Category Archives: OFAC

July 26, 2016

No Sanctions Compliance Program? Expect Significant OFAC Penalties

by Jeremy Paner

hammer-1506667-1920x1440Settlement announcements from the U.S. Department of the Treasury’s Office of Foreign Assets Control (OFAC) generally reflect the agency’s enforcement prioritization and sanctions compliance expectations.  The two most recent enforcement actions indicate that OFAC continues to target companies that operate without sanctions compliance programs.  Although robust sanctions compliance programs do not provide complete inoculation from sanctions compliance risk, such programs dramatically reduce the likelihood of violations and resulting civil penalties.

OFAC Civil Penalties Against Exporters Lacking Compliance Programs 

On June 23, OFAC announced a $107,691 settlement with HyperBranch Medical Technology, Inc. to resolve apparent violations of the Iranian Transactions and Sanctions Regulations (ITSR) prohibition on the direct or indirect exportation of goods to Iran.  According to the settlement announcement, HyperBranch exported about 4,000 units of various medical supplies to its United Arab Emirates-based distributor that it knew or had reason to know were ultimately destined for Iran.  OFAC considered HyperBranch’s lack of a sanctions compliance program at the time of the apparent violations as an aggravating factor in the calculation of the civil penalty.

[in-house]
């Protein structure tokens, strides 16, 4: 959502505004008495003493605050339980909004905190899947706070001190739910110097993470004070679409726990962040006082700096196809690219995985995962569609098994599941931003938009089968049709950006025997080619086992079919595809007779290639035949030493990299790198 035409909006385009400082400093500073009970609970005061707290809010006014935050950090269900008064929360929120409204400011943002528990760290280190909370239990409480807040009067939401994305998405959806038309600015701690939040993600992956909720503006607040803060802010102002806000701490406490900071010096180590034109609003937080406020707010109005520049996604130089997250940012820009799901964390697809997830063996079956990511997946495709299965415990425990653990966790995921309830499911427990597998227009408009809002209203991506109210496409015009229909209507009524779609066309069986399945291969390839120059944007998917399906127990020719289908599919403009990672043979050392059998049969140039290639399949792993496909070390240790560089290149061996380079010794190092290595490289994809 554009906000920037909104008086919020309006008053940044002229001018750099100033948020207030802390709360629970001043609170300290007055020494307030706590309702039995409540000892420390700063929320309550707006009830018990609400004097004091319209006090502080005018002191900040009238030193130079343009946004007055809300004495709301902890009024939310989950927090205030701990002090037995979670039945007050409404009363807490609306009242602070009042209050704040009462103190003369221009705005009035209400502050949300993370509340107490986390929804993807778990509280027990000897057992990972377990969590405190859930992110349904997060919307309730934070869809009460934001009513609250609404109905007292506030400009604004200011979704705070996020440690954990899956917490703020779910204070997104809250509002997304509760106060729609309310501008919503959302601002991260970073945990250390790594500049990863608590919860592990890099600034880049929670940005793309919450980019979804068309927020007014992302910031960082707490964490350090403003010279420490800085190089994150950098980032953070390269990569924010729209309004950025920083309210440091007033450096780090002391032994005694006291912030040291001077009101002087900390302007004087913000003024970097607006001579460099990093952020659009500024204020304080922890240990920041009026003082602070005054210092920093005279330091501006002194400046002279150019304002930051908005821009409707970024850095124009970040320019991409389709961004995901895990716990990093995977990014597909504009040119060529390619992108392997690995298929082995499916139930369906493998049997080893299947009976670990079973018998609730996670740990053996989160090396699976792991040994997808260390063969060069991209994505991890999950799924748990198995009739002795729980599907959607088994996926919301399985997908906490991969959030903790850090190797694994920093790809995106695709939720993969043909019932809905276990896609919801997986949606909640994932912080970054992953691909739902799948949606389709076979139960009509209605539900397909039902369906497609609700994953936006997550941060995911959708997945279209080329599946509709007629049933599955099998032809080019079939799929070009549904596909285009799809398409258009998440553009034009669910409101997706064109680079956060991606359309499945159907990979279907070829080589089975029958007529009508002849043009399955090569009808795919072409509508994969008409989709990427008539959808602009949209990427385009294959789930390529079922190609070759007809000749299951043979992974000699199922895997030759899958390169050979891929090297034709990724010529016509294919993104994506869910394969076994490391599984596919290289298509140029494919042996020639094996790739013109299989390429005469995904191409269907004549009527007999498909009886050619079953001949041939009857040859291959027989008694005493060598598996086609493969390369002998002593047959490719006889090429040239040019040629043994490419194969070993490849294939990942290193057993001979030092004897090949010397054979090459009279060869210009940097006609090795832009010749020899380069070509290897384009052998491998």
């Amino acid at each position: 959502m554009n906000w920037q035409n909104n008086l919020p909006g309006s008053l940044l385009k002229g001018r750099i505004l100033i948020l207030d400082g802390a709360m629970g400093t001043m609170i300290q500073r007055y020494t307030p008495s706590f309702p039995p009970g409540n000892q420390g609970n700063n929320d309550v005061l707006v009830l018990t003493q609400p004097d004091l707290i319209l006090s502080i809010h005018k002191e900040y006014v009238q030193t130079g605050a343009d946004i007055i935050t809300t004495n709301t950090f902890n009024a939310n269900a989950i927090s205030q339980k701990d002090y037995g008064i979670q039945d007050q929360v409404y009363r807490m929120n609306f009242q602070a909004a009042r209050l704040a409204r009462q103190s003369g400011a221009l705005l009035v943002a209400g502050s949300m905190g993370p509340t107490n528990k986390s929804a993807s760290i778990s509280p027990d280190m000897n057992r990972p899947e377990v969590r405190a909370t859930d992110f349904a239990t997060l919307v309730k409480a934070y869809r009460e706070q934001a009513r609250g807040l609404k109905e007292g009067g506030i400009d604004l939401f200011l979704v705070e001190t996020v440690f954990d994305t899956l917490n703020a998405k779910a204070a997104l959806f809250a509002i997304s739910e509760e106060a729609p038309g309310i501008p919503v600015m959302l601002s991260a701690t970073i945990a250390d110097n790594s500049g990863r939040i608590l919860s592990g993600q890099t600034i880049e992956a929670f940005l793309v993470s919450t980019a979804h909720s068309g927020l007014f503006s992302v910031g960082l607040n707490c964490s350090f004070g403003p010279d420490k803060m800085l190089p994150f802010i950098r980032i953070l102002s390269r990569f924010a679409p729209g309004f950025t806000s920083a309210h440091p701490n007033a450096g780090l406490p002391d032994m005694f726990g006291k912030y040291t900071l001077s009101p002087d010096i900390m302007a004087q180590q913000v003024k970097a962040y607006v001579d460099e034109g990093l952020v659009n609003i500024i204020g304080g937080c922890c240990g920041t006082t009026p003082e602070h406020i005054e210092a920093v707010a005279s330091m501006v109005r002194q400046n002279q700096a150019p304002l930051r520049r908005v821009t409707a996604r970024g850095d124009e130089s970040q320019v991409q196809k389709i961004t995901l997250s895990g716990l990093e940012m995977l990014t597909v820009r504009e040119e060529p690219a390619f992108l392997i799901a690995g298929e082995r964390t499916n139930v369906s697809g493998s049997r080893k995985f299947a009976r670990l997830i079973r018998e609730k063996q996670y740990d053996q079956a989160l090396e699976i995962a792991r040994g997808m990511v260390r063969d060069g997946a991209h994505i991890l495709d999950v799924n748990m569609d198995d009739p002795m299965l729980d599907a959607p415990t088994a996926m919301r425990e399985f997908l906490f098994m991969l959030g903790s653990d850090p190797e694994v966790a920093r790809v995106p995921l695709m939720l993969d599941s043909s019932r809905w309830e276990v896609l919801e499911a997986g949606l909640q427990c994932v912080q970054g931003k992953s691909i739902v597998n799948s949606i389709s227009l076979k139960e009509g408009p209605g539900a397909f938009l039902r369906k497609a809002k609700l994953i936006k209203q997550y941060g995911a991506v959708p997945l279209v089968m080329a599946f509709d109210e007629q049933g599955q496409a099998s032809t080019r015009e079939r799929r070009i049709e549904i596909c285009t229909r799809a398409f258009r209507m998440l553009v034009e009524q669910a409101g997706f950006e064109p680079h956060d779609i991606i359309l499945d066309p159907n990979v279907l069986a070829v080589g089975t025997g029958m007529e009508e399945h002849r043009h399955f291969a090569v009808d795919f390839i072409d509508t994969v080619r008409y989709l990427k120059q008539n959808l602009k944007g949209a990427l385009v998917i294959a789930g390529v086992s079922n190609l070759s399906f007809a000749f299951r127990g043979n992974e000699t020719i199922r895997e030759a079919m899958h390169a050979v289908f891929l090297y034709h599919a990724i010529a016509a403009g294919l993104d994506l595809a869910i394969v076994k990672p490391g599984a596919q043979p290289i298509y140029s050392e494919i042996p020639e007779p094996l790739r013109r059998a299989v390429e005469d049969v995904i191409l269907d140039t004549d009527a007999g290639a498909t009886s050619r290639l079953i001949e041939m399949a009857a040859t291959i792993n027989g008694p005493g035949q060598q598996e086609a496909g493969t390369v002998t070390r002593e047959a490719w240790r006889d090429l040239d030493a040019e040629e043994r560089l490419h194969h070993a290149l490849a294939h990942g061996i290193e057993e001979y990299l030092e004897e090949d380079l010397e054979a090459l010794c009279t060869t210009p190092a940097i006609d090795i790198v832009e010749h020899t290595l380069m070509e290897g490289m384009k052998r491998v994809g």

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May 4, 2016

Recent Court Decision Provides Insight Into Enforcement of OFAC Sanctions

by Jeremy Paner

gavel-3-1236445On March 7, the District Court for the District of Columbia issued a Memorandum Opinion granting the government’s Motion for Summary Judgment in the matter of Epsilon Electronics, Inc. v. United States Department of the Treasury, Office of Foreign Assets Control, et al., Civil Action No. 14-2220 (RBW), __ F.Supp.3d __ (D.D.C. 2016).  The case arises from a $4,073,000 civil penalty the Office of Foreign Assets Control (OFAC) assessed against Epsilon Electronics (the plaintiff)  in July 2014 for violations of the embargo on Iran.  According to the announcement of this penalty, the plaintiff violated the Iran Transactions and Sanctions Regulations by shipping car audio and video equipment that it knew or had reason to know would be reexported to Iran.  The opinion dismissing the challenge to this penalty serves as a cautionary tale of how OFAC may assess significant civil penalties with the aid of a few administrative subpoenas and circumstantial evidence provided by financial institutions and simple internet research.